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Shoppers Drug Mart buffs up its beauty business

Shoppers Drug Mart is under pressure to hold on to its top position in cosmetics and fragrances.

Deborah Baic/The Globe and Mail

Shoppers Drug Mart Corp. is beefing up its bricks-and-mortar offerings as online competition in lucrative beauty products looms from U.S. powerhouse Inc.

Toronto-based Shoppers is even considering taking another look at a standalone specialty cosmetics and fragrance store, even though it has closed two of its eight upscale Murale beauty retail outlets in the past year or so.

"We're invested in the beauty business in a big way," Domenic Pilla, chief executive officer at Shoppers, told a CIBC retail conference on Thursday. "Our customers respond to that."

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Shoppers' vision for its high-margin beauty business comes at a critical time for Canada's largest drugstore chain as its sales are being pinched by provincial generic drug reforms, forcing it to look at beauty and other categories to offset the hit at its pharmacy counter.

But it is feeling pressure to hold on to its top position in cosmetics and fragrances as rivals try to snatch away business. On Thursday, launched more than 80,000 beauty, health and household items on its e-commerce site in Canada, a move that is expected to squeeze players such as Shoppers.

Low-cost purveyor Wal-Mart Canada Corp. rolled out some beauty and personal care items on its e-commerce site late last year, with plans to expand its offerings this year. And U.S. discounter Target Corp. is opening 124 stores in Canada with a focus on beauty items.

Even so, Shoppers is not standing still. It's adding more beauty brands after having launched last November a prototype beauty boutique at one of its Toronto stores; at 4,000 square feet, the boutique is almost twice the size of the firm's regular 2,500-square-foot beauty boutiques within its mainstream outlets.

This new beauty boutique, at the Bayview Village Shopping Centre, stocks luxury brands such as Chanel and YSL, which are carried at Murale but not at other Shoppers' beauty boutiques, spokeswoman Tammy Smitham said. It features fragrance testing stations for customers and "play stations" for customers to "touch and feel" cosmetics.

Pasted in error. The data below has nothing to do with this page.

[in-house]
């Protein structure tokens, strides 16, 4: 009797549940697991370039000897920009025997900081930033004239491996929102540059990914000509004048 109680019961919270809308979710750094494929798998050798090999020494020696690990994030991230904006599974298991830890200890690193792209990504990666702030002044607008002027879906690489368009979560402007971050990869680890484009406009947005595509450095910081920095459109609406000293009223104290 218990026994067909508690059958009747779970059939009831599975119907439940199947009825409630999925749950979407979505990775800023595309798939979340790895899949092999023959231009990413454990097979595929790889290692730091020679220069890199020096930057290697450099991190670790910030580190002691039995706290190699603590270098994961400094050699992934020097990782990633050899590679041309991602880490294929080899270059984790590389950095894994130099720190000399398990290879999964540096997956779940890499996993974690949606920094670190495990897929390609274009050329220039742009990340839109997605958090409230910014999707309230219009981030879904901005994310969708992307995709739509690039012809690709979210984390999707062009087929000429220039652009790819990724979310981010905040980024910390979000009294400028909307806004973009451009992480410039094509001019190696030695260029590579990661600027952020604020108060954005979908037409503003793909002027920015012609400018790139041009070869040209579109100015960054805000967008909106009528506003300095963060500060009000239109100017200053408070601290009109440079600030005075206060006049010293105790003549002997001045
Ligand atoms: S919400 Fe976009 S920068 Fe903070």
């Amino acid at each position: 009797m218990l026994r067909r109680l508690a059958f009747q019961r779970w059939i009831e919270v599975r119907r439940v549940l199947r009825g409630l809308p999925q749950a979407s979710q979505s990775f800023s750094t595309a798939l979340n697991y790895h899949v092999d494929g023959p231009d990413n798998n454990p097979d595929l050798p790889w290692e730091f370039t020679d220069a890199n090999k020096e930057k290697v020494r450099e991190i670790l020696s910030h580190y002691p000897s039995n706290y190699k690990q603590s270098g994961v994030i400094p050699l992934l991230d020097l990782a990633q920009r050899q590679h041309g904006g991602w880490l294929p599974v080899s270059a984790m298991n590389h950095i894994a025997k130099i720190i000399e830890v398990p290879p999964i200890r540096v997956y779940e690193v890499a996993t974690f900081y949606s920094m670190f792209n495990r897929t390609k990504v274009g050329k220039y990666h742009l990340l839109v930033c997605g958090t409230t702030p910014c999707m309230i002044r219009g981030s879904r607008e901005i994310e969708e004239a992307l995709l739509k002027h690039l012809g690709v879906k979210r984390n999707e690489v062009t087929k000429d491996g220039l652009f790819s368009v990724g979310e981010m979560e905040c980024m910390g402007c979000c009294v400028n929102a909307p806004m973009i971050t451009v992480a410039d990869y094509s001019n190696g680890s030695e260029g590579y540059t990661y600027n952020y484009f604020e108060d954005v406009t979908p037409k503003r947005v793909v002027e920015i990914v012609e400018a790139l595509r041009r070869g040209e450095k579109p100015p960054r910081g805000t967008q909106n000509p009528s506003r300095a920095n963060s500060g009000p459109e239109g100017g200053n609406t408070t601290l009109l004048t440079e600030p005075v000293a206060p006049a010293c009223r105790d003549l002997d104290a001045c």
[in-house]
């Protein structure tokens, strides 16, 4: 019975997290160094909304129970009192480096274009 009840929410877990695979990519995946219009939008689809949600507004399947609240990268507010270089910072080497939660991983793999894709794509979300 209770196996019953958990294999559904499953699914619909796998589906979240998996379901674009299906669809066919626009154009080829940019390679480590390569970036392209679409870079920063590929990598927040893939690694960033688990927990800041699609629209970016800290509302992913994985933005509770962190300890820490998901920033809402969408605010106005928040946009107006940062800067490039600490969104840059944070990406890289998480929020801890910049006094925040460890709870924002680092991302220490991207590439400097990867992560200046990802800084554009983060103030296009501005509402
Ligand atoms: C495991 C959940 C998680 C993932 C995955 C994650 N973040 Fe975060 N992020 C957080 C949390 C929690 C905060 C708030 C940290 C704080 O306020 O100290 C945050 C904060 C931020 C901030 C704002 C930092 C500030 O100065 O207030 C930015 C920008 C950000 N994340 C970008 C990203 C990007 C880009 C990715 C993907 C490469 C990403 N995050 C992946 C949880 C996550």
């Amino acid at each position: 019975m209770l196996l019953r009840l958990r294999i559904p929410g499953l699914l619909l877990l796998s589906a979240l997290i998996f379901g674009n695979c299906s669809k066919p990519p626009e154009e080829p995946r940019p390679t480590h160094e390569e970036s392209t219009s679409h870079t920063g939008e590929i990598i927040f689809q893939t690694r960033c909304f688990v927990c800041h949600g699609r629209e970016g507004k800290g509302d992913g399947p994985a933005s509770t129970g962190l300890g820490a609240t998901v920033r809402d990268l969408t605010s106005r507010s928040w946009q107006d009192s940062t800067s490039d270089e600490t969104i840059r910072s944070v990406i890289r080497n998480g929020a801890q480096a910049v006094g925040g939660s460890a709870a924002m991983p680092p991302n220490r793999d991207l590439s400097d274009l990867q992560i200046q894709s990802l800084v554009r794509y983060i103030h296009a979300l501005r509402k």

"Given that they're not a transactional e-commerce retailer, they have no choice" but to focus on bricks-and-mortar beauty offerings, Perry Caicco, retail analyst at CIBC World Markets, said in an interview. "The great advantage that Shoppers has is a stunning amount of built-in traffic to its stores, partly for the prescription counter."

Shoppers also has an edge with the largest consumer database in Canada flowing from its Optimum rewards program, he said.

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Still, Shoppers is dipping its toes in the cyber-beauty waters: Last year, it launched its e-commerce site to sell high-end beauty items online, an initiative that the company is pleased with, Mr. Pilla said. "We're very much going in that direction and we're doing it as fast as we can."

Mr. Pilla said the drugstore chain is also moving to be more mobile friendly, including plans to let customers tap into their mobile devices to scan its Optimum loyalty card – which it internally calls its "stealth fighter."

He said the single biggest reason customers don't use their Optimum card is because they don't have it with them in the store. But almost 70 per cent of customers walk into a Shoppers store with a smartphone, he said. "Everyone has their phone."

Indeed, 66 per cent of Shoppers' customers have a smartphone, compared nearly half of Canadians overall that have one, according to the retailer's research.

Loyalty card holders not only buy more but they also provide the retailer with an array of information about their personal buying habits, helping Shoppers to tailor promotions increasingly to particular consumers.

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